2) Mexican vanilla, where the orchid originated, now produces only a small percentage of the world’s crop. The bean is thicker and darker with a smooth, spicy, rich fragrance and flavor. Many vanilla aficionados believe this to be the best vanilla available. Be warned: some manufacturers add coumarin to their vanilla. This is banned by the FDA because it can cause liver and kidney damage. So be wary of fabulous deals on Mexican vanilla and always buy from a reputable source.

3) Tahitian vanilla is more flowery and fruity than the other varieties. It is also the thickest and darkest of the three pods. This vanilla bean is more popular for fragrances.
Extracts are the most popular way vanilla is used in baking. Extract is produced by steeping vanilla beans in a water-alcohol solution for a number of months (sometimes with added sugar). The FDA requires vanilla labeled “pure” to contain 13.35 ounces of vanilla bean and 35% alcohol per gallon of liquid. This is the pure vanilla most often found at the grocery.

When buying vanilla, make sure to purchase “pure” vanilla. “Imitation” vanilla extract is produced with synthetic vanilla. Items labeled vanilla “flavoring” are a combination of pure and imitation vanilla extracts.
A tasty way to extend the life of a vanilla bean after its use in your custards, milks, creams, syrups, and soufflés is to remove, rinse and dry the used pod. Place it into granulated white sugar to create vanilla sugar. Use this as regular sugar with a hint of vanilla.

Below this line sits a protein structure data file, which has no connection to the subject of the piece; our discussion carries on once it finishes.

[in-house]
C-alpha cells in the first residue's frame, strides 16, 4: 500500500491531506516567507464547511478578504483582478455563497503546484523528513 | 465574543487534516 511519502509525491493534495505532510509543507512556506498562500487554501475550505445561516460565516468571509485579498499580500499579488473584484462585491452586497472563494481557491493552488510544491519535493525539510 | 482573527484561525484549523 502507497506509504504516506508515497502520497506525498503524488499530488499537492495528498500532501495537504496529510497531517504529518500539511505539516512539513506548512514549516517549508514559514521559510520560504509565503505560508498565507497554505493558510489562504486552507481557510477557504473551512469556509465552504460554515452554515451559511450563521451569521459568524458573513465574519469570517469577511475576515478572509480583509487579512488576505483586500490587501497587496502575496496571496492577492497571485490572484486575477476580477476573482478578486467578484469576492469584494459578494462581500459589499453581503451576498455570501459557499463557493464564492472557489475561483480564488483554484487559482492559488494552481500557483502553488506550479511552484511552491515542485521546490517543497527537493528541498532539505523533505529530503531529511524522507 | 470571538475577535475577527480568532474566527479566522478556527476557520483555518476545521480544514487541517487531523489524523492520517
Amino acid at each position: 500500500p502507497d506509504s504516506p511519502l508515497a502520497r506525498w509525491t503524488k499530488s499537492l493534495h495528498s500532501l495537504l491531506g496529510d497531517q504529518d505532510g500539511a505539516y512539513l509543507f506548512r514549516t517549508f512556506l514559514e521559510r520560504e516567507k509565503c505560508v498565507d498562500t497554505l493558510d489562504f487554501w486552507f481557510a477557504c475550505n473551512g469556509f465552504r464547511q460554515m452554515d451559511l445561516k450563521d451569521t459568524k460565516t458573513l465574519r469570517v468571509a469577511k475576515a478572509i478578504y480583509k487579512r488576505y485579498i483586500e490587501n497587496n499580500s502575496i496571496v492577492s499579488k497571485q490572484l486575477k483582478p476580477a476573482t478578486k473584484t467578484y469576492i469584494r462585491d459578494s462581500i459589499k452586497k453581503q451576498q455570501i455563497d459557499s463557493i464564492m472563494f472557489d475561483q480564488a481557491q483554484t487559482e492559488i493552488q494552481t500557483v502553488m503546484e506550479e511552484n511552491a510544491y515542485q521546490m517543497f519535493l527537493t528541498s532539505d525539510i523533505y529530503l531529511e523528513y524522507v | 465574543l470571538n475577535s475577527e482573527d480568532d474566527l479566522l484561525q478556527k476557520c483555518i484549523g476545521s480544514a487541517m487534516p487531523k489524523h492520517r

Pre-Cooking Note:
I found this recipe on epicurious. Because I had a vanilla bean, I searched recipes for “vanilla bean” and sorted by “fork rating”. This recipe received 4 forks and 100% “would make this again”. I will make this everyday. Before I provide the recipe, let me mention this: D tasted this and all he could say was “this is really, really, really, really goooood.” He took another bite: “This is sooooo good. This is better than anything I have ever had in any restaurant anywhere.” (Let me also add that D is a chocolate dessert man—not a fruity dessert man.) After finishing the soufflé, we both drank the remaining crème and contemplate adding the leftover to coffee in the morning…

Makes 6, 7-oz servings. Prep time= 30 min. Cook time= 30 minutes. Inactive time= 2 hours.
* 6 ounces dried apricots (about 1 ½ cups), quartered